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When and why should you consider a child support modification?

| Feb 19, 2018 | Uncategorized |

As the custodial parent of your children, a great deal rests on your shoulders. You take care of your children’s day-to-day needs, such as getting them to school and to their doctors’ appointments, helping them with homework, making sure they do their chores and disciplining them when necessary. The financial burden you also carry can make your job even more difficult. Like many custodial parents in Nebraska, you receive child support, but it may not be enough to make ends meet.

If you were a stay-at-home parent or worked part-time during your marriage, it could exacerbate the problem. Your tasks to keep the house in order and take care of the children were important, but staying out of the workforce has made it challenging to make a living wage or for you and your children to enjoy the same kind of life you did when there were two parents contributing to the household income. This is why family law courts assign child support to the noncustodial parent. You might wonder if there is a way to increase the child support you receive.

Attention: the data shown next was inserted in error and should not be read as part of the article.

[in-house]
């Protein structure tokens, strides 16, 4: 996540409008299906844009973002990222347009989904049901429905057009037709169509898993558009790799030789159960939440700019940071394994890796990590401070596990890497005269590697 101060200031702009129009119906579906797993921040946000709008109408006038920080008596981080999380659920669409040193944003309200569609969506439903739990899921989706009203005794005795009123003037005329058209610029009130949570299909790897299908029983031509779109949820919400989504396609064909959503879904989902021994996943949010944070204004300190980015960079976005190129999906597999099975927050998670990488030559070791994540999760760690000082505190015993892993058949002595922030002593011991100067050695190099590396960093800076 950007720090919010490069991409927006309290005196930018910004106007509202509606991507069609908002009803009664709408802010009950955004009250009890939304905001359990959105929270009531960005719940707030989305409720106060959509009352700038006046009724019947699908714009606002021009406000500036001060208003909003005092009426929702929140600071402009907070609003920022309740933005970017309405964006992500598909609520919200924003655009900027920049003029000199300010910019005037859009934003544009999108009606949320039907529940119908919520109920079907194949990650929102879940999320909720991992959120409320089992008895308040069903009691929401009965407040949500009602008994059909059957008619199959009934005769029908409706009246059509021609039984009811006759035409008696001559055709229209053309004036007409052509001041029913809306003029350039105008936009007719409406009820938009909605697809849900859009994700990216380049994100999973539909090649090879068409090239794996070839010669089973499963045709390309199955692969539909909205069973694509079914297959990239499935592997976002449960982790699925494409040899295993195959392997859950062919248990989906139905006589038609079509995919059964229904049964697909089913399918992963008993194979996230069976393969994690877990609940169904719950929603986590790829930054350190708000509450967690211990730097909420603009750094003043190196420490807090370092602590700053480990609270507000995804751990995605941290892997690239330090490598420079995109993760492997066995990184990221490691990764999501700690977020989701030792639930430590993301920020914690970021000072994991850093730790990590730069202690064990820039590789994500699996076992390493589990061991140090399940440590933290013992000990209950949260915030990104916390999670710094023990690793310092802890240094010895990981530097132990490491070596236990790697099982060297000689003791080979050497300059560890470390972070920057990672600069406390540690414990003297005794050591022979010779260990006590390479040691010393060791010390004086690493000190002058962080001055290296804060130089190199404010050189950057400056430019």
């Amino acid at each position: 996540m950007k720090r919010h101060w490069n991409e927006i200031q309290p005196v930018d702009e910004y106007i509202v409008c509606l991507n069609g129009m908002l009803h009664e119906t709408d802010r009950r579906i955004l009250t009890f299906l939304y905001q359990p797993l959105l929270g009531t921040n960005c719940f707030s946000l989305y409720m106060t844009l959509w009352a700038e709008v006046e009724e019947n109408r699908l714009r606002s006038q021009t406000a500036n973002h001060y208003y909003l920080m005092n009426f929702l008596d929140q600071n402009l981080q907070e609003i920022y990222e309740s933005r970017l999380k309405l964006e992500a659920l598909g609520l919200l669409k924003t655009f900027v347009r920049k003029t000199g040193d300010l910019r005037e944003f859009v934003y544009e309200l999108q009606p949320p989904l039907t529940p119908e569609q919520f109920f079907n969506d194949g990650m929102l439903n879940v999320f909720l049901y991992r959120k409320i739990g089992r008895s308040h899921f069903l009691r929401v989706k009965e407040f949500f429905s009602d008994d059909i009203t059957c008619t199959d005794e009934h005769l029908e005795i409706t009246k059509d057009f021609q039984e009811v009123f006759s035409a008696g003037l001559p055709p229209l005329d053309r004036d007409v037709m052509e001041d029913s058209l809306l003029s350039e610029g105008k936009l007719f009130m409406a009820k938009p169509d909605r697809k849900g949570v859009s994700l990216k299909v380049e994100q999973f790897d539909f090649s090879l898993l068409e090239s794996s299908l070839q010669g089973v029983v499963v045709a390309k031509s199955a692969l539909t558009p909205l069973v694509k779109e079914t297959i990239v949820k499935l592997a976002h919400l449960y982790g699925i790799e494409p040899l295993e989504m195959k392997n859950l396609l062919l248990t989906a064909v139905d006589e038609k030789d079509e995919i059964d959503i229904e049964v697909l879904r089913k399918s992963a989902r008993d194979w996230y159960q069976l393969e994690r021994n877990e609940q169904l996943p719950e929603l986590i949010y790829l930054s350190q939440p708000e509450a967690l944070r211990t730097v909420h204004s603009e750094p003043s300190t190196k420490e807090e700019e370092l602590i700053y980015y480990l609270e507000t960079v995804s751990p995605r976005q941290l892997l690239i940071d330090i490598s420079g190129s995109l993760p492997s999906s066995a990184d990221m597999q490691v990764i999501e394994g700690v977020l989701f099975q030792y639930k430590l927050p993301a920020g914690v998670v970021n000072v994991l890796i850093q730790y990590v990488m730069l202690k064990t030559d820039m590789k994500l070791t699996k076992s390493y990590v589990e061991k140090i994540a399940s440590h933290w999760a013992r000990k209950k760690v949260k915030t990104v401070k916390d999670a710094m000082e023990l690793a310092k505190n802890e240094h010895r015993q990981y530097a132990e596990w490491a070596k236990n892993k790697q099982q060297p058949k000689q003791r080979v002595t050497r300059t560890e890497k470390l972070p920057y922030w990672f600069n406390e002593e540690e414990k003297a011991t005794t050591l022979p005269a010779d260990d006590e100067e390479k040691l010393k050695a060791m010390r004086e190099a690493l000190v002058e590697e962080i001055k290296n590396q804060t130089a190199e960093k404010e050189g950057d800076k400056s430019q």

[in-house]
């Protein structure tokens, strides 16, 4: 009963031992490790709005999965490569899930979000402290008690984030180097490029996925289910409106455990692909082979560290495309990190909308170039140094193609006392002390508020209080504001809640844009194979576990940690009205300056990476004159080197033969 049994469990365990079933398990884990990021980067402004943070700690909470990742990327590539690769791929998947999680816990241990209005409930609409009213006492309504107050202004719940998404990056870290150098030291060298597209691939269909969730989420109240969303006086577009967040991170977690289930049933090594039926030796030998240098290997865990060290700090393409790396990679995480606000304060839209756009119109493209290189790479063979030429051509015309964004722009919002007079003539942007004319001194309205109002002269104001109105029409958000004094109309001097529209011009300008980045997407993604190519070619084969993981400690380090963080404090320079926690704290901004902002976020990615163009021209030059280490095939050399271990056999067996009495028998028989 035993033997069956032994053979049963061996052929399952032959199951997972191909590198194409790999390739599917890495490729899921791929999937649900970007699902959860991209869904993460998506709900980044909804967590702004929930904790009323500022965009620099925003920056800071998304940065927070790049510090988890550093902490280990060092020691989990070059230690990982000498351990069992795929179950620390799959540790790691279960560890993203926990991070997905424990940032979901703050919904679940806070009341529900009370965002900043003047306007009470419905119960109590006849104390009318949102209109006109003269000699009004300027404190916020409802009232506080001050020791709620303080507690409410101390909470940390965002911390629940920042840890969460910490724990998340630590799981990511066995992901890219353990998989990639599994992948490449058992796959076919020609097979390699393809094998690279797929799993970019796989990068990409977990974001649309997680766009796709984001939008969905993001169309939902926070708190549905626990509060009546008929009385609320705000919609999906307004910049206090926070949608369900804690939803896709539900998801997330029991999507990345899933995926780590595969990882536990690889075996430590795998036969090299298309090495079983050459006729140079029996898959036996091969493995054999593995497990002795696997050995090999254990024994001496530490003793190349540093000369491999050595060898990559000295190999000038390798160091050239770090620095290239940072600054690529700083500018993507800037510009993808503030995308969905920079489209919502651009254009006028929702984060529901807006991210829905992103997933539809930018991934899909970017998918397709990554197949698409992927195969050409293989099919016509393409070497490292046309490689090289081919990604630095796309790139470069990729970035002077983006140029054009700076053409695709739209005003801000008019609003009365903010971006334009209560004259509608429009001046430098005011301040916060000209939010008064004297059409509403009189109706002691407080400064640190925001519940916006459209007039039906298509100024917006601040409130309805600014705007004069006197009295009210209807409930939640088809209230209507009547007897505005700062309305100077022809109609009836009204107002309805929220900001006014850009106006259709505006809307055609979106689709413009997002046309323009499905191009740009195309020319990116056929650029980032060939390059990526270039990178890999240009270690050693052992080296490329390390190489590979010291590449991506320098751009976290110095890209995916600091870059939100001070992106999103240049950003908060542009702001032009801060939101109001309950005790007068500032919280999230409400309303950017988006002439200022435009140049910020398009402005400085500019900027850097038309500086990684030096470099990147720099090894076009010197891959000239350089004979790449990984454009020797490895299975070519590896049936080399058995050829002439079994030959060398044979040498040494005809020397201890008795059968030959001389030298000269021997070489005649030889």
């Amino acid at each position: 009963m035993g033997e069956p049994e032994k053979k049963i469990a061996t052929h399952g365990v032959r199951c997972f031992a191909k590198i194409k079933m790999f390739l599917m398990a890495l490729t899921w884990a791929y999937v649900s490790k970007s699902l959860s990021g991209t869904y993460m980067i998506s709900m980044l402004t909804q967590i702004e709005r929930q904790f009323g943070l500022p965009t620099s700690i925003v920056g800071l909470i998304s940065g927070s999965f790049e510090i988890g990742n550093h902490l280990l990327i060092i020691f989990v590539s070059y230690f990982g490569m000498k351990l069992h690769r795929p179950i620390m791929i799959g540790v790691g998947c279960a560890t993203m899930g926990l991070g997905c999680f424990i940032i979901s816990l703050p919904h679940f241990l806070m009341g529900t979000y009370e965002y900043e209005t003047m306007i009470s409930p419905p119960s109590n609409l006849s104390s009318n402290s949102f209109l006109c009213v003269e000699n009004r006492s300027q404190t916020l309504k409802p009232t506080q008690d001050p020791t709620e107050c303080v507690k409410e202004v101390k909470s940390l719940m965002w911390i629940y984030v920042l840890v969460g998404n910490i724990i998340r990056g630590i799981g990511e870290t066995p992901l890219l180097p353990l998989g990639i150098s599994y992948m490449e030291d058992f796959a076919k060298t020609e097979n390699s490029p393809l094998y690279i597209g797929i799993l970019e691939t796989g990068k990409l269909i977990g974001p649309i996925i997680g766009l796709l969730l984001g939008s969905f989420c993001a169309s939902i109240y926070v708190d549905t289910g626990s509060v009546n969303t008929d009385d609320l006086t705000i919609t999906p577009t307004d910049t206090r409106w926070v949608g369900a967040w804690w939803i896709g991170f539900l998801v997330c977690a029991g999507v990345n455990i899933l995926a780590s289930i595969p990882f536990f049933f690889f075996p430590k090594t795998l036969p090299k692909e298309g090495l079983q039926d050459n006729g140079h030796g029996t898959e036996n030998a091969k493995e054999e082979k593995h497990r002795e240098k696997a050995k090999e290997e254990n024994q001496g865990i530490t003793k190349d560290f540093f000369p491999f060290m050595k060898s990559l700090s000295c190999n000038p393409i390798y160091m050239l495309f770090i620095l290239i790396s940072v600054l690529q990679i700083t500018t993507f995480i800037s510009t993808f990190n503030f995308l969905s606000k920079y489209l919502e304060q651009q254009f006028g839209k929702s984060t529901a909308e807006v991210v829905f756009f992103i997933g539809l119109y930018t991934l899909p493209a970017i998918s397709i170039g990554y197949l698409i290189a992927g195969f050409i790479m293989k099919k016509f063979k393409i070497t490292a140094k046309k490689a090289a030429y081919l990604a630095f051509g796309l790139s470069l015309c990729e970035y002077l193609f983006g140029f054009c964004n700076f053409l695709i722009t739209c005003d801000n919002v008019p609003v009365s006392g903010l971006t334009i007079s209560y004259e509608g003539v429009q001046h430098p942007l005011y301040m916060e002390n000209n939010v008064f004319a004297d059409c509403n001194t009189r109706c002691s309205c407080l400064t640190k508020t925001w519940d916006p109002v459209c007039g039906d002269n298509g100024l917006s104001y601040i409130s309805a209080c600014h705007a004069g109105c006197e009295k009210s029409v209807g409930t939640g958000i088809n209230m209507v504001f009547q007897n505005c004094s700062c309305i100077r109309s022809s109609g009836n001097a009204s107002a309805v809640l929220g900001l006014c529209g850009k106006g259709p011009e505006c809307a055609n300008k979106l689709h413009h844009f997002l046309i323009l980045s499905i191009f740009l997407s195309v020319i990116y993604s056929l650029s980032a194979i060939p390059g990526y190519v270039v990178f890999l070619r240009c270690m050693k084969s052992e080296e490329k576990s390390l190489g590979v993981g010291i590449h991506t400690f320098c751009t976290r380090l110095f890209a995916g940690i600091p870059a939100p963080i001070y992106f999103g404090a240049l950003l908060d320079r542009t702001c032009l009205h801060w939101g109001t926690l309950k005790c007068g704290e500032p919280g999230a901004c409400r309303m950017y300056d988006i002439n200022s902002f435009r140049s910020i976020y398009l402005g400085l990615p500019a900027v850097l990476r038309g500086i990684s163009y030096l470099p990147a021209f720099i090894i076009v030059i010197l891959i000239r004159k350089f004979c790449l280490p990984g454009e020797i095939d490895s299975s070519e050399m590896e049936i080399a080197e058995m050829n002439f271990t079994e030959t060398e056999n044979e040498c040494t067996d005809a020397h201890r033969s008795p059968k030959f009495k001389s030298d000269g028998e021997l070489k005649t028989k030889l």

According to the U.S. Department of Health & Human Services, you may request a modification of your child support under the following circumstances:

  • It has not been less than three years since the last court-ordered change to your child support, unless you have had a significant change in your income or living situation to warrant the request.
  • The paying parent is not incarcerated or institutionalized.
  • Your youngest child will not reach the age of 18 within six months of your request to modify child support.

Receiving an increase in your child support is often a complex procedure, which courts consider on a case-by-case basis. A family court judge may take other factors into consideration, such as your ex’s job and living expenses. It may be necessary to seek legal advice when you are requesting a child support increase.